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The Isolation of an Adult With Autism Who Grew Up Without Support


At this time of the year I begin to feel a little sadness. In the summer I love being outside and talking to people, whether they want to talk to me or not. Now summer is over, and we have cooler weather and colder nights. This means people can use the weather as an excuse not to stop and hold a conversation with me. Colder weather means more time spent indoors, especially in the evening and at night, and when I’m inside for too long I feel a certain level of isolation.

I know a lot of people and I have friends, but I still feel isolated at times. I care about my friends, but many of them are busy with their kids. They have a deep love for their kids that I have never experienced. A lot of my friends have parents whom they care deeply about and brothers and sisters they have bonded with.

Those who have lost their parents or a family member will often feel sadness from time to time because they miss them. My friends care about me, but their family will always come first. They will make big sacrifices and do anything they can just to see their loved ones smile.

I never got a chance to build a caring relationship with my parents. I was an only child so I didn’t have brothers or sisters to bond with. I was born with differences, and so it was hard for me to connect with my peers because we were not on the same level. All of this left me alone and isolated. When I made friends I started to care deeply about them because I was never allowed to deeply care about anyone else before.

Being around others and having intelligent conversations often takes my mind off my problems. It is not easy to live with the challenges of my autism spectrum disorder, and it is not always easy to live in an adult body while at times feeling like a kid. What is even harder is dealing with these things alone without a kind, caring and supportive loved one. The hardest part about my life is trying to heal my wounds from the years of abuse I dealt with, and dealing with it alone. Imagine going through life having no one to protect you, no one to defend you, no one to speak up for you and no one to comfort you. Imagine being trapped in your own little world and not having anyone take the time to enter your world just to make an attempt to try to see the world through your eyes.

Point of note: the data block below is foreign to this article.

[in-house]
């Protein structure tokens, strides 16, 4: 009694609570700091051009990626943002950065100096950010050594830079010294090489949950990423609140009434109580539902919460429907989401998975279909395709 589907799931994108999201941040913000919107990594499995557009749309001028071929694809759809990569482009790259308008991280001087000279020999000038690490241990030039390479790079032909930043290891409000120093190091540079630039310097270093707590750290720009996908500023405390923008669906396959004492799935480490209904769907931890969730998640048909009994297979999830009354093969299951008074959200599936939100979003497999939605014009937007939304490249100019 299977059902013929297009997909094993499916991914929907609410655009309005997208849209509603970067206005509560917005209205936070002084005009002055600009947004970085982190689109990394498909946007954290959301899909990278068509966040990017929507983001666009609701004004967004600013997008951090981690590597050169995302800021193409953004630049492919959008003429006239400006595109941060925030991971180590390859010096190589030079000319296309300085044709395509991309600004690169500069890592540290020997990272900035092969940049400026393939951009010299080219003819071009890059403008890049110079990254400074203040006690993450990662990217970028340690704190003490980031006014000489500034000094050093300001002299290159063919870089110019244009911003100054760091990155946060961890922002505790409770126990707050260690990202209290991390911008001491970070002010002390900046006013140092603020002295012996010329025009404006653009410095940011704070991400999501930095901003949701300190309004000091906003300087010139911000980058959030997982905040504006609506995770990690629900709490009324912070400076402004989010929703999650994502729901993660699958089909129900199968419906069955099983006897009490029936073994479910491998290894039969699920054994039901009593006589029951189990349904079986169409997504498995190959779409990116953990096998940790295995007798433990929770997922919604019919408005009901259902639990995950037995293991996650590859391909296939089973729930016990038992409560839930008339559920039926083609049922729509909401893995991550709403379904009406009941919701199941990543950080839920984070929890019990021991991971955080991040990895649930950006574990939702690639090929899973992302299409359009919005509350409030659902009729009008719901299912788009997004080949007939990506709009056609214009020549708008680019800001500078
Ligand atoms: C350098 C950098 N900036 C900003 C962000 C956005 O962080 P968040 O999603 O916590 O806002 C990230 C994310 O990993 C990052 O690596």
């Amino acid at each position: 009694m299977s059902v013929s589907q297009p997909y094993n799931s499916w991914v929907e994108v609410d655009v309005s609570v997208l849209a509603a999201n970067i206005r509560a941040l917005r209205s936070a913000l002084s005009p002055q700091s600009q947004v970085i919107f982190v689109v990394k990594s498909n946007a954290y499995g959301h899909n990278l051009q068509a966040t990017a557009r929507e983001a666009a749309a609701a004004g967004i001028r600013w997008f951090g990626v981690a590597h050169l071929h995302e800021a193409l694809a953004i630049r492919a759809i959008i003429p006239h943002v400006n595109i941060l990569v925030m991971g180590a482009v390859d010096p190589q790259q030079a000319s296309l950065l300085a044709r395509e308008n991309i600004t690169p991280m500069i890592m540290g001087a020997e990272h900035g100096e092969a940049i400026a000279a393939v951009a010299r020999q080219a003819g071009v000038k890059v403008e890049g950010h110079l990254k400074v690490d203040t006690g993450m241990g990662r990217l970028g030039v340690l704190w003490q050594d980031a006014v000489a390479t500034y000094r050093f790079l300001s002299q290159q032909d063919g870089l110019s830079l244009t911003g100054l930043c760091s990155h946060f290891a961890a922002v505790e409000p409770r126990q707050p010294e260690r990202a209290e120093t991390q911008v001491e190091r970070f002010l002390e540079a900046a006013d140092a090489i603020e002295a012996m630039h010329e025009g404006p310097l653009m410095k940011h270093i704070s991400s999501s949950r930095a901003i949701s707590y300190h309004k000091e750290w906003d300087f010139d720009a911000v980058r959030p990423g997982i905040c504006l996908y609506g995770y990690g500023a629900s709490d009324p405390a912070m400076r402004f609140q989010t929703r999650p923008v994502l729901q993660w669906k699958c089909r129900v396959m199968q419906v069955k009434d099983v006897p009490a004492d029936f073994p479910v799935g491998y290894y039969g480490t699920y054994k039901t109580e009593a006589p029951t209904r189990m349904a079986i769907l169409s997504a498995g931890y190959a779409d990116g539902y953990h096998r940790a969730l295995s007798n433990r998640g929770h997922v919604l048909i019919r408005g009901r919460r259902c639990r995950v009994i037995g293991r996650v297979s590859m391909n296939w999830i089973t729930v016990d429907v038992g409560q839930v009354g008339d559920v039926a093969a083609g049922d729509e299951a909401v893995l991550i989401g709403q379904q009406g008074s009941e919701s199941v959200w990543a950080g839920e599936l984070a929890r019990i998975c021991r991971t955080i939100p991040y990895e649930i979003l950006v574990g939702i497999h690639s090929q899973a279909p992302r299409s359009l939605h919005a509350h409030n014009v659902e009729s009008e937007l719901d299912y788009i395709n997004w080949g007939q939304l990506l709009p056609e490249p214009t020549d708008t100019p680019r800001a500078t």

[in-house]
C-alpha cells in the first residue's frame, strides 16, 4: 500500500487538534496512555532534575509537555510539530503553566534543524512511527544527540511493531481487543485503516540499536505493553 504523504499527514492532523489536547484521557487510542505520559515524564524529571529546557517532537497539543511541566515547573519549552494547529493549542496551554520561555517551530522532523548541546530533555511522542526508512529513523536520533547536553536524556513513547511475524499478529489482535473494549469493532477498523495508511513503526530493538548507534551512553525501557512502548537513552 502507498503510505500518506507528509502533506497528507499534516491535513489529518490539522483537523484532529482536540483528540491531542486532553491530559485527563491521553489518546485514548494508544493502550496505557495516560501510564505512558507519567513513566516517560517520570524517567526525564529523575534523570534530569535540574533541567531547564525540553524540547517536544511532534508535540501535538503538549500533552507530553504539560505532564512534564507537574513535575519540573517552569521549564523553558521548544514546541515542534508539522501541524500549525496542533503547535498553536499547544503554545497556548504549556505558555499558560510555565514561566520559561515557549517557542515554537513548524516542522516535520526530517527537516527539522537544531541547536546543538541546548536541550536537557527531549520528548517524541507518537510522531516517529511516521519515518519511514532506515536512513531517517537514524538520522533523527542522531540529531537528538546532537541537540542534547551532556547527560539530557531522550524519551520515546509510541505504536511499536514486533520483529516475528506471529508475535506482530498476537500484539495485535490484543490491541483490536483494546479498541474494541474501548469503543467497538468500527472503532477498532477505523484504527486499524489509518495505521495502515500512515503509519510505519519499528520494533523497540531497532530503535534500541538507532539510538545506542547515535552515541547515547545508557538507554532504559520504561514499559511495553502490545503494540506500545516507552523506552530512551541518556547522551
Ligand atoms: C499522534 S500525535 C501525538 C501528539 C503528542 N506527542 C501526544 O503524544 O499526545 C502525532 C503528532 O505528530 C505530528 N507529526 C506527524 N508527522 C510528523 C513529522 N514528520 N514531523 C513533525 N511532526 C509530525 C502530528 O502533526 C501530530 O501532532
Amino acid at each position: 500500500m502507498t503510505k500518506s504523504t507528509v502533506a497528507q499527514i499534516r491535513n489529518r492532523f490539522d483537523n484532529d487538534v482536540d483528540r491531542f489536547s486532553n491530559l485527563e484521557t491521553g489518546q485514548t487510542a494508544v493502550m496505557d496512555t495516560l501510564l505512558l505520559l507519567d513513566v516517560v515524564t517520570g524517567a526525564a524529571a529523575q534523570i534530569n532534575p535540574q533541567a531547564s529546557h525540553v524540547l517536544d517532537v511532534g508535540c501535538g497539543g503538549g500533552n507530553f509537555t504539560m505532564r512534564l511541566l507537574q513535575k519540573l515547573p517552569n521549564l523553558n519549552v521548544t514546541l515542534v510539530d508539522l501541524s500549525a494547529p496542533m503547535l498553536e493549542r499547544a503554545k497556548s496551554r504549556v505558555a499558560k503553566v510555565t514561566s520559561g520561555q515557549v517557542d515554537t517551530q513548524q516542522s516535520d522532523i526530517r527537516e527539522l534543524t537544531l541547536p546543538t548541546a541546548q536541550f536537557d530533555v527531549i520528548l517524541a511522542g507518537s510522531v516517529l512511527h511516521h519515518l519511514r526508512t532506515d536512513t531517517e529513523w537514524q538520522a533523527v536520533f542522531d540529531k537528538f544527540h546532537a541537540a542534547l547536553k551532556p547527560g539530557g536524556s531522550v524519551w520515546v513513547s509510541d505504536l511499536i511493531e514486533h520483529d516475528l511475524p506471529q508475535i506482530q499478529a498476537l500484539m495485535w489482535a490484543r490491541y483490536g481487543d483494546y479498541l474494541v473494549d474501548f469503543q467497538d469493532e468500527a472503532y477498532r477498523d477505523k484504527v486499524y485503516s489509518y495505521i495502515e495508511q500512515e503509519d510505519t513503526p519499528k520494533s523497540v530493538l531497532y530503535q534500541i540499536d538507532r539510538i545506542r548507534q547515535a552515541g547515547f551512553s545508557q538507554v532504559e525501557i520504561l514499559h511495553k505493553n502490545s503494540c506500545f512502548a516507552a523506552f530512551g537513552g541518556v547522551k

When you are on the autism spectrum, you may live in an intense world, you may have intense feelings and you may have an excellent memory. When you have an autism spectrum disorder you may be a visual and direct person. You may need to see, feel and hear. You may need direct instructions because everything that is common sense to everyone else is not always common sense to you.

There are times my feelings get the best of me — times I lose control of my actions and times my brain gets overloaded to the point it shuts down.

As I watch TV and hear people talk, certain things trigger memories from my past or stir up questions or thoughts. As much as I would like to forget my past I can’t. I can remember everything good and bad as clear as the day it happened, even if it was 30 years ago.

When I hear people brag about their kids sometimes, I can’t help but wonder how they developed such a strong love. When I hear people talk about how great their parents are, I can’t help but wonder why that person is so special that they gained the love of their parents. In the end it leaves me wondering why my life had to be the way it is.

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